After relaxing a bit in my hotel, I ventured out again with a good waitlist number for the premiere of Complete Unknown, which left me less than impressed. I was very excited by the cast–the festival guide listed Rachel Weisz, Michael Shannon, Kathy Bates, and Danny Glover as leads–but the film itself annoyed me for many reasons, and the more I’ve thought about it since, the more I find to be annoyed about (Have you ever known someone to apply to an elite jewelry school? Yeah, me neither). As it turns out, this was one of the most Manic Pixie Dream Girl movies of the festival, which I certainly didn’t expect. While it seemed like plenty of people enjoyed the film, this one wasn’t for me.

Celebrity sightings: Jena Malone, Riley Keough, Brooklyn Decker, Aja Naomi King, Jackie Earle Haley, Armie Hammer, Gabrielle Union, Nate Parker, Michael Shannon

Tuesday, January 26

On our last day at the festival, I tried to make the most of my time. The morning began with an early screening of First Girl I Loved, which turned out to be another of my very favorites. This is a very real story of Anne, a high school student who’s realizing she has a crush on a girl for the first time. Dylan Gelula and Brianna Hildebrand both give great performances as the film’s leads.

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The cast and crew of First Girl I Loved

Perhaps the most emotional moment of the screening was during the Q&A when a teary audience member said she wished a film like this had existed for her while in high school and asked about getting queer representation in screen. Needless to say, the whole room was in tears after that.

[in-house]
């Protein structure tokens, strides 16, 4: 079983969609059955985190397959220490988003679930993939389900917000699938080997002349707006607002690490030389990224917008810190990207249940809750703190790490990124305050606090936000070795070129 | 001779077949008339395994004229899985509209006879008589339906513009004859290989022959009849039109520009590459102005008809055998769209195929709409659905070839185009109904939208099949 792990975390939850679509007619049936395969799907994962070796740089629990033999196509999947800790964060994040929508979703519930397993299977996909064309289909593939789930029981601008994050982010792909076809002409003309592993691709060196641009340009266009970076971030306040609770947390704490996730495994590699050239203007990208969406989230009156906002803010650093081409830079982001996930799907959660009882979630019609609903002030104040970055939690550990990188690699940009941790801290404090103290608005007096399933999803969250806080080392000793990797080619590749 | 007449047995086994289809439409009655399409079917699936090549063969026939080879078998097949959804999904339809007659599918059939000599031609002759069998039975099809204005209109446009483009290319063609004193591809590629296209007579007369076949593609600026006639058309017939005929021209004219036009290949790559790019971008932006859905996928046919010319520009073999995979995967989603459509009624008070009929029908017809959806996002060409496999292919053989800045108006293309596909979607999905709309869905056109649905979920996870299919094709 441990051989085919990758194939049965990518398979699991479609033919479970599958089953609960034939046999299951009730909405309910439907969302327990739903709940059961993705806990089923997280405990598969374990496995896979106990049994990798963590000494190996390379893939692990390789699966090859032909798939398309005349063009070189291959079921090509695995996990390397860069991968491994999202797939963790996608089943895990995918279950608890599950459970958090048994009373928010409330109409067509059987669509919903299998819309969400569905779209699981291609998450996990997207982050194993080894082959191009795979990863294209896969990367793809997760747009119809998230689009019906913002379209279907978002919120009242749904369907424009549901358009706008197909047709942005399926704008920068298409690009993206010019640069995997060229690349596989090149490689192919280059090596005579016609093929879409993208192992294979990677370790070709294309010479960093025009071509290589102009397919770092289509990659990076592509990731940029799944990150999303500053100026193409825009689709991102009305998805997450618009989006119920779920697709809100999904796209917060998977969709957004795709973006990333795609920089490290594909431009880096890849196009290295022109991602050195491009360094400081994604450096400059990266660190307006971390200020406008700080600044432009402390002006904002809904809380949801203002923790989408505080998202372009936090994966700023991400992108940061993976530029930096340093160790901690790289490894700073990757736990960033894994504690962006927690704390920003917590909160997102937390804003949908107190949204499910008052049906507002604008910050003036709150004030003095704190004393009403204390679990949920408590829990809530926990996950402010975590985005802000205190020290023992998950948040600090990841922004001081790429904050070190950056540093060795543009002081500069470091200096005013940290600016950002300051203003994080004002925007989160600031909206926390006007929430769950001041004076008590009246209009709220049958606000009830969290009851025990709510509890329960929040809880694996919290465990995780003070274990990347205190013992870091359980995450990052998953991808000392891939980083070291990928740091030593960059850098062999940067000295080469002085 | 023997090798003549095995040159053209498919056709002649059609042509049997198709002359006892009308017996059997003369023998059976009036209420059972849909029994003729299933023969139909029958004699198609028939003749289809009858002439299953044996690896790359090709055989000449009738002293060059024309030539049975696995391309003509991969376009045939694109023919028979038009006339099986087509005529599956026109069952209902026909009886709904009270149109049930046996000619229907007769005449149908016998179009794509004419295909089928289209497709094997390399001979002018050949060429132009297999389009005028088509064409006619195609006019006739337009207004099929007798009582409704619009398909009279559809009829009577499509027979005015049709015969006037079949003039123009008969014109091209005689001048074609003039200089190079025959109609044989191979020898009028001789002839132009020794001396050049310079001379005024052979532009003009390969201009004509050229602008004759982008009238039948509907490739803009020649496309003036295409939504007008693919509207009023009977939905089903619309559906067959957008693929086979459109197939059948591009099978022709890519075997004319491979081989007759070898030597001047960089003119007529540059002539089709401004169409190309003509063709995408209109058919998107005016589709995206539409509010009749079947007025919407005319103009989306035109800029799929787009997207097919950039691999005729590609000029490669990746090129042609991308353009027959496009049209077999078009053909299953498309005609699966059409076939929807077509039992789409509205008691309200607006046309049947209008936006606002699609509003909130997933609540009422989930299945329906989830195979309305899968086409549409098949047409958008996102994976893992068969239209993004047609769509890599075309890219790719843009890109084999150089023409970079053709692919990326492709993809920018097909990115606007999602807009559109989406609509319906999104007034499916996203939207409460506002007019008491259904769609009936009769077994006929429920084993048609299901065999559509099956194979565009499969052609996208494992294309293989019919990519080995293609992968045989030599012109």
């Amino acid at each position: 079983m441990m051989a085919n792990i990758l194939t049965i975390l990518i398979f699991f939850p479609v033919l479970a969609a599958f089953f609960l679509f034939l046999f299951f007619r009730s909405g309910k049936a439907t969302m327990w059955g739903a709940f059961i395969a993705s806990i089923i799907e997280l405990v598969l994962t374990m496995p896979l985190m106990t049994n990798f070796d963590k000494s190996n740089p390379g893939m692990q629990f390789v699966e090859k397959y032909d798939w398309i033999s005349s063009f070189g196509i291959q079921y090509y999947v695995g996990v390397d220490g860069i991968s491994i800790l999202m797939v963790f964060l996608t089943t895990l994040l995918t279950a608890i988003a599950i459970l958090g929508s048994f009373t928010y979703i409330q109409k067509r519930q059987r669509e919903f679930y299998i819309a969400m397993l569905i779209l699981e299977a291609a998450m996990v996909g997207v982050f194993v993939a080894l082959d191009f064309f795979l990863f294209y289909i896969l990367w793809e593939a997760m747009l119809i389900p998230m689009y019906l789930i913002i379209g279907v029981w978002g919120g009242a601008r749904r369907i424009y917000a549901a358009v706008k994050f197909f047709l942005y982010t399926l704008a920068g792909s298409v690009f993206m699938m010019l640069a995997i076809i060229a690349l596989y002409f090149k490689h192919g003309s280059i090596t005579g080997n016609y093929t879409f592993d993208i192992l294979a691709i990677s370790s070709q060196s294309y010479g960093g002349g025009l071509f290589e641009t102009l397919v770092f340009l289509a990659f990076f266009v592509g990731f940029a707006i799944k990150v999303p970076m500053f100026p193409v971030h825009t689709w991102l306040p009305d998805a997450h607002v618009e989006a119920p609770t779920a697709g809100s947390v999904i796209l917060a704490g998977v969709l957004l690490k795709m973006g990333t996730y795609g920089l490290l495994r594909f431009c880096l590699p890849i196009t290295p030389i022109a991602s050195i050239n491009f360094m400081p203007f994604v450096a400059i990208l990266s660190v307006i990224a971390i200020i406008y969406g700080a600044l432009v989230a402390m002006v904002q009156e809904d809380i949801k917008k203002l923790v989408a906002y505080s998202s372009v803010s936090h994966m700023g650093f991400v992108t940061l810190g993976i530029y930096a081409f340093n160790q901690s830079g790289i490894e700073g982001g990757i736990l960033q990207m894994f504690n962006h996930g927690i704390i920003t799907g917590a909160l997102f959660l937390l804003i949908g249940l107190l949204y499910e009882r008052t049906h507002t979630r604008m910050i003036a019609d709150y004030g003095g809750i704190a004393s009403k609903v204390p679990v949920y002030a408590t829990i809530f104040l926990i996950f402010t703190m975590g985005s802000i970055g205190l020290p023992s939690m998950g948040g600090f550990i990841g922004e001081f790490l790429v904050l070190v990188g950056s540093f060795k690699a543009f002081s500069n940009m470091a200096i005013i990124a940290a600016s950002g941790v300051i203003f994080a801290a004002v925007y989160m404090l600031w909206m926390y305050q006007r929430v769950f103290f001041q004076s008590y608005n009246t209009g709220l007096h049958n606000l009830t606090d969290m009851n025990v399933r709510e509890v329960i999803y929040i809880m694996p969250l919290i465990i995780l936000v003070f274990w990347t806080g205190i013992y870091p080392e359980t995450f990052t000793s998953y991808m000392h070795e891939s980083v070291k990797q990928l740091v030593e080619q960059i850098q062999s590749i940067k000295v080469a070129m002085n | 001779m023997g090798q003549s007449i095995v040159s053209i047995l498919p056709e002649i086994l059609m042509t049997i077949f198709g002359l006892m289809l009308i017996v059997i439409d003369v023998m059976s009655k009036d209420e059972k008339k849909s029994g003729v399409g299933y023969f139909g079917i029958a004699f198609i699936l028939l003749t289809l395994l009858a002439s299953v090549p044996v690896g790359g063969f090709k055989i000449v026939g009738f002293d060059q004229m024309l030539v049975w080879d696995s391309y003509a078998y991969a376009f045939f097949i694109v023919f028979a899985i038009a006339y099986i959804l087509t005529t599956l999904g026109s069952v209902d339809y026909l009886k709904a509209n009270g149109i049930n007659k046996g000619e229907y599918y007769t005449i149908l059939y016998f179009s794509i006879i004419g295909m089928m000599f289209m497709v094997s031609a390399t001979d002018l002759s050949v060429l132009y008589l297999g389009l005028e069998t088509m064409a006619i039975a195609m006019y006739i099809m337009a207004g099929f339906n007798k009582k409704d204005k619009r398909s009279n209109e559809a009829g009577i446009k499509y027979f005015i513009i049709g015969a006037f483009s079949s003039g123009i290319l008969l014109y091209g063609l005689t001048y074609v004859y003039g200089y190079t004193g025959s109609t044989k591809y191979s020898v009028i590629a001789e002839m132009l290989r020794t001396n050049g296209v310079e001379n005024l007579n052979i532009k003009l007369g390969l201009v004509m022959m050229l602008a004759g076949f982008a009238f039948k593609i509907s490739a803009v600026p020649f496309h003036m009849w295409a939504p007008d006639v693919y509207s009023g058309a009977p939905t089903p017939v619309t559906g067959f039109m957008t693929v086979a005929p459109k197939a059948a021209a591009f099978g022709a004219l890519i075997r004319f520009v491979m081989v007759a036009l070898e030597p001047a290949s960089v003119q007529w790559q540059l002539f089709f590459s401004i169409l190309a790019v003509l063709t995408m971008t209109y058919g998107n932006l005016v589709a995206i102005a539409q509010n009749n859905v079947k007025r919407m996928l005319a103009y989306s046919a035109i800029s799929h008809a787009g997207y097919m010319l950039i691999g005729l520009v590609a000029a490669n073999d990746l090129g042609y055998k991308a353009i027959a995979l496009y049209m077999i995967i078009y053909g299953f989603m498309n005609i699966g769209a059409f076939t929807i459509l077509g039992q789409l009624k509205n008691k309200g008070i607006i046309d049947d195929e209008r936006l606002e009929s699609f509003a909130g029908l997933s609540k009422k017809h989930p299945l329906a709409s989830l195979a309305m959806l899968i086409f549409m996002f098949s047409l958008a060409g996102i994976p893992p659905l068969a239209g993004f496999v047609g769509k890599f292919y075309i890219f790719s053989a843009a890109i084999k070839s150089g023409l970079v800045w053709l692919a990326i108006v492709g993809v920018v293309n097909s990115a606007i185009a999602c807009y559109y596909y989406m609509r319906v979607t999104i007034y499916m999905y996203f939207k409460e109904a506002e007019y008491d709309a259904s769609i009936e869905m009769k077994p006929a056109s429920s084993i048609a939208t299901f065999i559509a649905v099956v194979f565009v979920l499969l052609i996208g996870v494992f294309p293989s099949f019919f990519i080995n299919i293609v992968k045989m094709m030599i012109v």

After eating a free brunch (thanks, Chase Sapphire on Main!), I attended two panels on Main Street. The first featured the creative teams behind the films Morris from America and White Girl, neither of which I saw at the festival, but I hope to see them in the coming months.

After seeing another batch of celebrities leaving the Variety studio (hey again, Jason Ritter and Melanie Lynskey!), I attended my final panel of the festival: a discussion of the film Mr. Pig, featuring director Diego Luna and actors Maya Rudolph and Danny Glover. The film hadn’t yet premiered, but it definitely sound like one worth seeing. Who doesn’t want to watch those two costar with a giant pig?

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Panel on Mr. Pig

My final screening of the festival was thankfully another great one: Yorgos Lanthmos’s bizarre The Lobster. This film premiered at Cannes in 2015 and was just as joyfully strange as I’d hoped. A chubby Colin Farrell stars as David, a recently single man who must check into a singles hotel where he has 45 days to find a mate or be turned into the animal of his choice and released into the wild. The film is darkly comic and strange, but one I totally enjoyed (though I imagine it’s not for everyone).

Then, after a class dinner, I returned to my hotel for a quiet night before getting up early for our flight home (weird airport moment: seeing Moises Arias from Hannah Montana who looks like he may or may not be a murderer).

Celebrity sightings: Dylan Gelula, Lewis Black, Jason Ritter, Ben Schwartz, Melanie Lynskey, Clea Duvall, Diego Luna, Danny Glover, Maya Rudolph, Keith Stanfield, Samm Levine, Mateo Arias, Moises Arias